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Only system change can save the planet

We need to fight for a socialist future where ordinary people sustainably plan society
Issue 2899
Firefighter puts out a wildfire as capitalism causes climate change

Firefighter tries to put out a forest fire (Picture: Pacific Southwest Forest Service)

Capitalism is killing the planet. So, to save the planet, we need to kill capitalism. In its place we need a different system—one that puts human need above competition, profits and greed.

It’s why system change not climate change is a crucial demand for revolutionaries. Under socialism we can decide what we need, how it can be produced and how we organise our resources in harmony with the environment. During revolutionary upsurges workers’ organisations form new ways of running society.

On a mass scale this democratic planning would get rid of the waste and competition that exists at every level of the system. But it’s no easy task to rip apart the current system and replace it with something better. System change requires mass social upheaval from below—a revolution. As Karl Marx put it, only in a revolution will the working class rid “itself of all the muck of ages” and become “fit to found society anew”.

Greta Thunberg and others argue it is possible to save the planet without uprooting capitalism. Many have illusions in technical solutions to the environmental catastrophe. But the main function of “green” technical solutions is to deflect the blame for the chaos of the system away from large corporations and billionaires like Bill Gates and instead centre them as the solution. New technologies that are decades away from being able to produce results don’t address the desperate immediacy of the climate crisis.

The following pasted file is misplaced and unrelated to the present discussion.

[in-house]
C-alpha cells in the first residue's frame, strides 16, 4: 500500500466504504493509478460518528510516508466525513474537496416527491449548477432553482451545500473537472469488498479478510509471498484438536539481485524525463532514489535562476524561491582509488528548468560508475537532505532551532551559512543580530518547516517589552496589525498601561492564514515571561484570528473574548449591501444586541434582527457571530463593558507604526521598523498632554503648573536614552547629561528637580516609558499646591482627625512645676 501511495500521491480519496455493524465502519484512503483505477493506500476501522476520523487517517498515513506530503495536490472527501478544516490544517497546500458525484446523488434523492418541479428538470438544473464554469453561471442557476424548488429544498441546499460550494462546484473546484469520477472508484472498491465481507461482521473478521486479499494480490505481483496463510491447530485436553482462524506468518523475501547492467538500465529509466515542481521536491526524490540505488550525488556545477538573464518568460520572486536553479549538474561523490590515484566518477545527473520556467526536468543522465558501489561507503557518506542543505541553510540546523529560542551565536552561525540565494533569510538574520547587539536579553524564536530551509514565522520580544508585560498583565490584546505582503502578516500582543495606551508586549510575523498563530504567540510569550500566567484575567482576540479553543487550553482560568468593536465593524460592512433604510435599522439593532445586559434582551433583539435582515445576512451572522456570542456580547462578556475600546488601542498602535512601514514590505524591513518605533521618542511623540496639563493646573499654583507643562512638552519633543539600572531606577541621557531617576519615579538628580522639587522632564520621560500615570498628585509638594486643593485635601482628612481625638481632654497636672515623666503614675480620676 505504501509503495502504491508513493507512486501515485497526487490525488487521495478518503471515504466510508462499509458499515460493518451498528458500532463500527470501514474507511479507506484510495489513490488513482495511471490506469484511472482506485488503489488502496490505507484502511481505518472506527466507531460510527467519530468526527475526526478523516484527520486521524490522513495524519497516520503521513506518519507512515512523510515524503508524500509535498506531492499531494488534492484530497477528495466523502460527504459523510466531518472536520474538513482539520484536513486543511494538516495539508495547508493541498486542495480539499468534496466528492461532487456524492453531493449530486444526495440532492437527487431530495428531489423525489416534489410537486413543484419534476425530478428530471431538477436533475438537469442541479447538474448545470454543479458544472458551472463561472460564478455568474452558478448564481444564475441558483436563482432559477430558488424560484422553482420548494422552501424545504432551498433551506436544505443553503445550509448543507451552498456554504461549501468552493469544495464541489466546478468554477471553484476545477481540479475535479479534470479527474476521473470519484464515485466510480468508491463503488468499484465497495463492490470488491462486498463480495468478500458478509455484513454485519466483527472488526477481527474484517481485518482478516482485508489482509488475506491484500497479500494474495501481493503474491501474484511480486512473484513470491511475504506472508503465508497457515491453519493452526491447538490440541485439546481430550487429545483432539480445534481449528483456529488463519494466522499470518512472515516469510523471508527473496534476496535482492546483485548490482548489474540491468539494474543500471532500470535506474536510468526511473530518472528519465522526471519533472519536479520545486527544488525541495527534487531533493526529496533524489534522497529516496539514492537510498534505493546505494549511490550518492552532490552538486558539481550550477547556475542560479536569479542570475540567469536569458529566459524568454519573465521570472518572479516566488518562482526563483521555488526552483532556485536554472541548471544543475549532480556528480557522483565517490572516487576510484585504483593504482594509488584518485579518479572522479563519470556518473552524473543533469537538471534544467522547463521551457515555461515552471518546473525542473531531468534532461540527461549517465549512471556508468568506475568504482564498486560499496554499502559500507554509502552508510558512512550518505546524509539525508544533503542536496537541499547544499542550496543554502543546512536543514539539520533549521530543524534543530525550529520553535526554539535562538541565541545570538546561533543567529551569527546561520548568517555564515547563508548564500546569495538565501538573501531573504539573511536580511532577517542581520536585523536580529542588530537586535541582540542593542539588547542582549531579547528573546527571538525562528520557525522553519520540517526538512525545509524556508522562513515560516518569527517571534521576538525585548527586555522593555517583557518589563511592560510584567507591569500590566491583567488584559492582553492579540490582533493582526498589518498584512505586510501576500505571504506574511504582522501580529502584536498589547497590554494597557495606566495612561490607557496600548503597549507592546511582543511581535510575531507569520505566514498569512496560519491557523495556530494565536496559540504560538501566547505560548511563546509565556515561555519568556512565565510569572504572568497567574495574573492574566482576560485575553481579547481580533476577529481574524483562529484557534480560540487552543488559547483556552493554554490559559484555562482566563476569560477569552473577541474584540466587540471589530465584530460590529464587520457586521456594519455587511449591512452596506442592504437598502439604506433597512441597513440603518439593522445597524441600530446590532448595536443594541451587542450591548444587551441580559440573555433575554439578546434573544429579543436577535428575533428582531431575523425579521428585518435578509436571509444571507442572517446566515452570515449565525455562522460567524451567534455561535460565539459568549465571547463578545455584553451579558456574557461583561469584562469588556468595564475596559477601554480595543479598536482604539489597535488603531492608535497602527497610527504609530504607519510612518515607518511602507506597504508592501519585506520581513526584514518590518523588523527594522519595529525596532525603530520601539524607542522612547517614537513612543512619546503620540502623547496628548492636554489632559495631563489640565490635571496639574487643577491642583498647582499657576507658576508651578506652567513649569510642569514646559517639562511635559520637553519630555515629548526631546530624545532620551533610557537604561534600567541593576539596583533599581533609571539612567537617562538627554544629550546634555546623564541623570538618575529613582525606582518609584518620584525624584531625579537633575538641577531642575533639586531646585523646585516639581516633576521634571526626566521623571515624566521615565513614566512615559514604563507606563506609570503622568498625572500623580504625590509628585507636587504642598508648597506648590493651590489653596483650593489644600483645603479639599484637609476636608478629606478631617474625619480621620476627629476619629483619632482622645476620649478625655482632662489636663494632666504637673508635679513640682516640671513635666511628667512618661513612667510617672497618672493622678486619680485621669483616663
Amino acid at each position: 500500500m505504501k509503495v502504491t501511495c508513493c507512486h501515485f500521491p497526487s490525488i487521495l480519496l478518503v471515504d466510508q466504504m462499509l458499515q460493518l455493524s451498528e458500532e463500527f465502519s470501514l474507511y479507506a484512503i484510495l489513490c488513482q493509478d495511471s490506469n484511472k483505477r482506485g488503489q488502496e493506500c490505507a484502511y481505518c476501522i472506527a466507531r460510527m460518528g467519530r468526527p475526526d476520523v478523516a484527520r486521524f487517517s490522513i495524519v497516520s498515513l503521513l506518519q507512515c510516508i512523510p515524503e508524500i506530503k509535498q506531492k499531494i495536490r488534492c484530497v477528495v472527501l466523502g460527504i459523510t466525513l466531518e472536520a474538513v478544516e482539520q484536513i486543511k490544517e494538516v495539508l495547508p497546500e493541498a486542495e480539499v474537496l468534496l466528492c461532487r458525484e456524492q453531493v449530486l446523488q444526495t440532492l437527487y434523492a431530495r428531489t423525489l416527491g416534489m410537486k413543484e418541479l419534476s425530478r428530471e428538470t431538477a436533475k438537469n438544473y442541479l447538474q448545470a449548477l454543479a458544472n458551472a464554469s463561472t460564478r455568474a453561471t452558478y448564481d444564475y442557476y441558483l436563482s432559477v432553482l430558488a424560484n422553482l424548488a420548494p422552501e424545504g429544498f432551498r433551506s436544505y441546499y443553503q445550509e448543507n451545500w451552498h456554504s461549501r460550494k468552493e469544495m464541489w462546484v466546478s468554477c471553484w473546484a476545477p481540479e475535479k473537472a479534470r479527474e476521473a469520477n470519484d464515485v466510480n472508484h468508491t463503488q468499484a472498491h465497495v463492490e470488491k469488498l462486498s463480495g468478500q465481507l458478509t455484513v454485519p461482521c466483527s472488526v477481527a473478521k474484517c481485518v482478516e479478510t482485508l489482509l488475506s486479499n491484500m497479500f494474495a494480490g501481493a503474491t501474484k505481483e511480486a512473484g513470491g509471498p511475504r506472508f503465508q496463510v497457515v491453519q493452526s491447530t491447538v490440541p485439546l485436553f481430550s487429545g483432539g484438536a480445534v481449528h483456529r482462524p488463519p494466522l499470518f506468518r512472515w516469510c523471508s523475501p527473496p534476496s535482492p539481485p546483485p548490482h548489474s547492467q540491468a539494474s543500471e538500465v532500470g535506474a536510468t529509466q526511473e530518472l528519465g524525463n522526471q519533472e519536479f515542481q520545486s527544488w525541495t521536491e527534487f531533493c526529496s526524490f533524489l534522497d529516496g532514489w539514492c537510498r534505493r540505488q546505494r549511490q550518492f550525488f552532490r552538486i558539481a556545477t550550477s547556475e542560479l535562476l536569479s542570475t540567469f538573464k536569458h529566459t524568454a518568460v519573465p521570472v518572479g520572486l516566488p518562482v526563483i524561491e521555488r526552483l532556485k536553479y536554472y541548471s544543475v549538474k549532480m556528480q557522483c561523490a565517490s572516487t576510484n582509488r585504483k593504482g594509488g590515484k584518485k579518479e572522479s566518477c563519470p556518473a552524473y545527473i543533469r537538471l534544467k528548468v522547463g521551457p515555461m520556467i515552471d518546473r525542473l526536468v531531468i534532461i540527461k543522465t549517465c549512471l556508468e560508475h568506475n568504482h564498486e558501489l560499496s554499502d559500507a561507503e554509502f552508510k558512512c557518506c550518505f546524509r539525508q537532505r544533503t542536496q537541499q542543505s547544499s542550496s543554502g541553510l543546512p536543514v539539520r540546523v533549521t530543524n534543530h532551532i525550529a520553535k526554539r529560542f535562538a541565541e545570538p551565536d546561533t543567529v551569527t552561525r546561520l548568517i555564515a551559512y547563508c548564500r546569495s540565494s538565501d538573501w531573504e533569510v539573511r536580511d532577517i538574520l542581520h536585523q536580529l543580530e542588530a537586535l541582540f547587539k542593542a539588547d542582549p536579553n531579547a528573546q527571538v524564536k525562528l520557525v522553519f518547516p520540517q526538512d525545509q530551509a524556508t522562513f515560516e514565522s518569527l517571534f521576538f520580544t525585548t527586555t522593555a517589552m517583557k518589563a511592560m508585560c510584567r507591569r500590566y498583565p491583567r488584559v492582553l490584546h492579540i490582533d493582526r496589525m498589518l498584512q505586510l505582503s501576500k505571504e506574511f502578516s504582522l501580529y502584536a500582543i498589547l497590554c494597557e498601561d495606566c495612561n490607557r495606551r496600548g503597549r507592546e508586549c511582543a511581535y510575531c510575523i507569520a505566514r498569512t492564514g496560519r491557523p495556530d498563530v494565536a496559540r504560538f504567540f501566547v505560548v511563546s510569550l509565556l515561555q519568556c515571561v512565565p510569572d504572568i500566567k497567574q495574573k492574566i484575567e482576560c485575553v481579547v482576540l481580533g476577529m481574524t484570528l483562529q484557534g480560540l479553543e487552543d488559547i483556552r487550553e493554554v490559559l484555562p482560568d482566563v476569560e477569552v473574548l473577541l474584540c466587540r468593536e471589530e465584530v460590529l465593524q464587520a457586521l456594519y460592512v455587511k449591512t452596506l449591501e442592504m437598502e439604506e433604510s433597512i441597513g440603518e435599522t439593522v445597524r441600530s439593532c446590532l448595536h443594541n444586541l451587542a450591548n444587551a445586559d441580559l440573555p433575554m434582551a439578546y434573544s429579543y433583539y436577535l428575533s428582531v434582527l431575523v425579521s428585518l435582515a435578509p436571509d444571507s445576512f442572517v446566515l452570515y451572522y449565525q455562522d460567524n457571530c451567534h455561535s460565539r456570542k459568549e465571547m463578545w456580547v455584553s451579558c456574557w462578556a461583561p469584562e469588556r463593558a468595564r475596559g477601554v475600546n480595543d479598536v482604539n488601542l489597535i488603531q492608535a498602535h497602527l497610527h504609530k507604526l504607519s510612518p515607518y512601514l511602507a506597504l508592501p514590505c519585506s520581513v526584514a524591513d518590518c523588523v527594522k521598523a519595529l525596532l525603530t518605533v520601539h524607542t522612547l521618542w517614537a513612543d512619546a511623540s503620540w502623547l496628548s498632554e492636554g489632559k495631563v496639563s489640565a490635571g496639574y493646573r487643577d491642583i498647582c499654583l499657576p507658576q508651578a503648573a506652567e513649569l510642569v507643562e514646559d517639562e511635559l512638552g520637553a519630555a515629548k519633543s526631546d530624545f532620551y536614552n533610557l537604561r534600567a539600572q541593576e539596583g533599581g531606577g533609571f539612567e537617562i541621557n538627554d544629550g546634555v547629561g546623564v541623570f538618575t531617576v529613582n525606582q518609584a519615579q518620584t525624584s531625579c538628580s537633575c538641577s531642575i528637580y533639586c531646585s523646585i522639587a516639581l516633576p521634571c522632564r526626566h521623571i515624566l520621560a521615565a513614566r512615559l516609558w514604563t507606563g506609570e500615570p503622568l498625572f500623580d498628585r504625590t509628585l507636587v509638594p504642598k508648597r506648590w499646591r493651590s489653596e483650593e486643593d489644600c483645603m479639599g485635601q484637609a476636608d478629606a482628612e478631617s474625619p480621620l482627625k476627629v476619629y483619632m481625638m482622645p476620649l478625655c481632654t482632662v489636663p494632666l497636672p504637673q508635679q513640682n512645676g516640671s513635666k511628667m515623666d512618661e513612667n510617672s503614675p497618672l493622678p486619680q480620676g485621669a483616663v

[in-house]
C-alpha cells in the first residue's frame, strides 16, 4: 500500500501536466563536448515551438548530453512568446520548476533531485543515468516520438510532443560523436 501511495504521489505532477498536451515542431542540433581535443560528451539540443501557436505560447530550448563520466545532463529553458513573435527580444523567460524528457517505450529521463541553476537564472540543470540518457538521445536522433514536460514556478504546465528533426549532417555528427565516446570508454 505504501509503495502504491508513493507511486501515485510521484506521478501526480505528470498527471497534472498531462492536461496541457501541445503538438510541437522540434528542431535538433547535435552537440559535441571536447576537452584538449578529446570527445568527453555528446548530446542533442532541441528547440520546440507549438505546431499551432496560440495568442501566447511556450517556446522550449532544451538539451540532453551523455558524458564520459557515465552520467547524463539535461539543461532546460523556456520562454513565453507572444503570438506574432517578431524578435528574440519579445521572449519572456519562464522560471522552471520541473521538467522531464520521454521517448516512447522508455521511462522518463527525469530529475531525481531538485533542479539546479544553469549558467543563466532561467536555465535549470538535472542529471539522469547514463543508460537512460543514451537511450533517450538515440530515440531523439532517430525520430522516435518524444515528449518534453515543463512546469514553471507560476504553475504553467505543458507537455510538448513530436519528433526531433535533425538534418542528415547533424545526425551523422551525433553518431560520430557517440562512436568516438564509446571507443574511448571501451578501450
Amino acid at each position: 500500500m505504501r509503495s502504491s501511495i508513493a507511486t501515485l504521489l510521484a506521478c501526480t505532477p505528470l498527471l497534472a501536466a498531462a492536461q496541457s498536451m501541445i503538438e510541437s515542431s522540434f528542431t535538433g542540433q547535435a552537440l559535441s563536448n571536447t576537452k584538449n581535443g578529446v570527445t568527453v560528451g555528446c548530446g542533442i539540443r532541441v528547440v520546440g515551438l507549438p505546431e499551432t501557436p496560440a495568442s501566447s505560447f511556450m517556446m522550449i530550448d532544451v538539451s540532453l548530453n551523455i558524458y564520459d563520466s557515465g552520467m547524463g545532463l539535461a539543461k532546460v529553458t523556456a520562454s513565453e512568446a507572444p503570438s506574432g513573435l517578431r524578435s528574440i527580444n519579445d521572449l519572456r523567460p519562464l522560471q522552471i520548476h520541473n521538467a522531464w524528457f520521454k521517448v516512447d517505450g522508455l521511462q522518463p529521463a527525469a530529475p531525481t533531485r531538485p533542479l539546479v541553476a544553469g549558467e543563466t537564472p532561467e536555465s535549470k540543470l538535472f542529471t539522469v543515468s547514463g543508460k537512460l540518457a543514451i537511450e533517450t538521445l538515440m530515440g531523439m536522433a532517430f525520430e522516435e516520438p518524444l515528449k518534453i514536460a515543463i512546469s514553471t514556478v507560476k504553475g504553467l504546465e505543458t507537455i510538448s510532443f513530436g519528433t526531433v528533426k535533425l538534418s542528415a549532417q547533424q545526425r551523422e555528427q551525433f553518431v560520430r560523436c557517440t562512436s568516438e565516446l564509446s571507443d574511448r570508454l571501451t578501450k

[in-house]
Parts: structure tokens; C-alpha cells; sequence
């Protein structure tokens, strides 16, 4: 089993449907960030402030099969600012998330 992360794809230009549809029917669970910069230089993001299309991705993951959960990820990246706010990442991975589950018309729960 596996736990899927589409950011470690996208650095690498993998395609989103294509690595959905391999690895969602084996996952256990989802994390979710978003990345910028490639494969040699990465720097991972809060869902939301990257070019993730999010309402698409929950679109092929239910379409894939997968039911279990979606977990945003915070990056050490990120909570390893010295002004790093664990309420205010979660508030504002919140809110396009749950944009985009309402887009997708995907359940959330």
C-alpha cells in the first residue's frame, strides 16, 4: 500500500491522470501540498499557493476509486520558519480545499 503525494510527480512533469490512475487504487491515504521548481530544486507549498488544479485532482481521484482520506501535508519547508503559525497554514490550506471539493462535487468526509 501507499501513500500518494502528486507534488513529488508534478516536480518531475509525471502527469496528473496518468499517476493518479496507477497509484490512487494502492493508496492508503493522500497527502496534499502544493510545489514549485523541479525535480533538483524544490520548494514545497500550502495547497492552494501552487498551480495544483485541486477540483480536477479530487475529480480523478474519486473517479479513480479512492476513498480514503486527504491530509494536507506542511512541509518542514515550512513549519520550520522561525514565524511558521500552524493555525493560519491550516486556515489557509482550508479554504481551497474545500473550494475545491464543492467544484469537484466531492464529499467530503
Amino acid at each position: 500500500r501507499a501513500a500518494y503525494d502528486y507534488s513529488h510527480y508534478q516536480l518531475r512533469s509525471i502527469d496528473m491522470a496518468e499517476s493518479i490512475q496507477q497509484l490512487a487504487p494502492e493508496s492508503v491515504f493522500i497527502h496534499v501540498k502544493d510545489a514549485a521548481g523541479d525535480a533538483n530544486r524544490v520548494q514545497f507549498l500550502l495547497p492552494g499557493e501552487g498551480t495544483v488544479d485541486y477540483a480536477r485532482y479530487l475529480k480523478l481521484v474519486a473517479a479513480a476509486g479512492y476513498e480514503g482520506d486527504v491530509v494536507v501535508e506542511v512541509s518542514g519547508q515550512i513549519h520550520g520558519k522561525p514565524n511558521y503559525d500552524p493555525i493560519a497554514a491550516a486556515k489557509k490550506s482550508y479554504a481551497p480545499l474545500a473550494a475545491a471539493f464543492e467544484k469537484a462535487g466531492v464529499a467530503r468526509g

Carbon capture, for instance, is not only expensive but unreliable. Wind, solar and tidal power are existing technologies that have the potential to produce enough energy for all of us. But they’re not guaranteed to make the bosses much profit.

For our rulers, the central focus will always be profits. So we have to do more than just reform the system we live in. It’s no accident that our current processes aren’t enough to save the planet—and they’re in the wrong hands.

The chair of Cop28 was able to use the climate conference to make oil deals. And measly promises, like the Labour Party’s £28 billion a year climate pledge, are all too easily torn up to suit the needs of the system.

Another argument is that because the ruling class also lives on the planet—surely it has a vested interest in stopping the planet from burning? Capitalism is a chaotic and contradictory system. Its intrinsic lack of planning means individual capitalists don’t stop and come together—states and bosses are all in competition with each other.

That’s why we have nuclear weapons that threaten the existence of humanity—but no states are in a rush to decommission these deadly weapons. It’s why only a completely new vision—a transformation of society—can save the planet.

As Marx wrote in the Communist Manifesto, a revolution will see a “combination of agriculture with manufacturing industries; gradual abolition of all the distinction between town and country by a more equable distribution of the populace over the country”. This means that system change is the only solution to fixing the relationship between humans and the environment that is so broken by capitalism.

Realistically, the overthrow of capitalism alone will not create a sustainable society overnight. After a successful revolution, the new society inherits many aspects of the old system and has to confront the threat of counter-revolutions. And there’s no blueprint for a new socialist world and the exact form it takes will only be known to those who create it.

Much work will need to be done to redesign our cities, transport networks, industries, food production and distribution systems to be greener. We urgently need to fight for a completely different world that provides us with the potential to create a truly sustainable future. That world is possible—and ever more urgent as capitalism continues to plummet us into chaos.

This is the sixth part of a series of columns that discuss What We Stand For, the Socialist Workers Party statement of principles, printed every week in Socialist Worker (see page 12). For the full series go here

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